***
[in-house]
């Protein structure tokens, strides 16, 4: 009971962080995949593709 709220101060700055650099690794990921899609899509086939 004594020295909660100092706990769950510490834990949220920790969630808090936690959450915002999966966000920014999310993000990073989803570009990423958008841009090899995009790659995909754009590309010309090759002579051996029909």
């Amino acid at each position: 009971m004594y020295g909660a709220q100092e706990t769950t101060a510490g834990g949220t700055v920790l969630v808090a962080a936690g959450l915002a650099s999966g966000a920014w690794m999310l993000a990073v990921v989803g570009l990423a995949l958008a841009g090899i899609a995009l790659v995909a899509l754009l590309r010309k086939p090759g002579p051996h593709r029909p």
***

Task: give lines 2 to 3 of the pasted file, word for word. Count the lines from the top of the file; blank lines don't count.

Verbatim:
């Protein structure tokens, strides 16, 4: 009971962080995949593709 709220101060700055650099690794990921899609899509086939 004594020295909660100092706990769950510490834990949220920790969630808090936690959450915002999966966000920014999310993000990073989803570009990423958008841009090899995009790659995909754009590309010309090759002579051996029909």
């Amino acid at each position: 009971m004594y020295g909660a709220q100092e706990t769950t101060a510490g834990g949220t700055v920790l969630v808090a962080a936690g959450l915002a650099s999966g966000a920014w690794m999310l993000a990073v990921v989803g570009l990423a995949l958008a841009g090899i899609a995009l790659v995909a899509l754009l590309r010309k086939p090759g002579p051996h593709r029909p």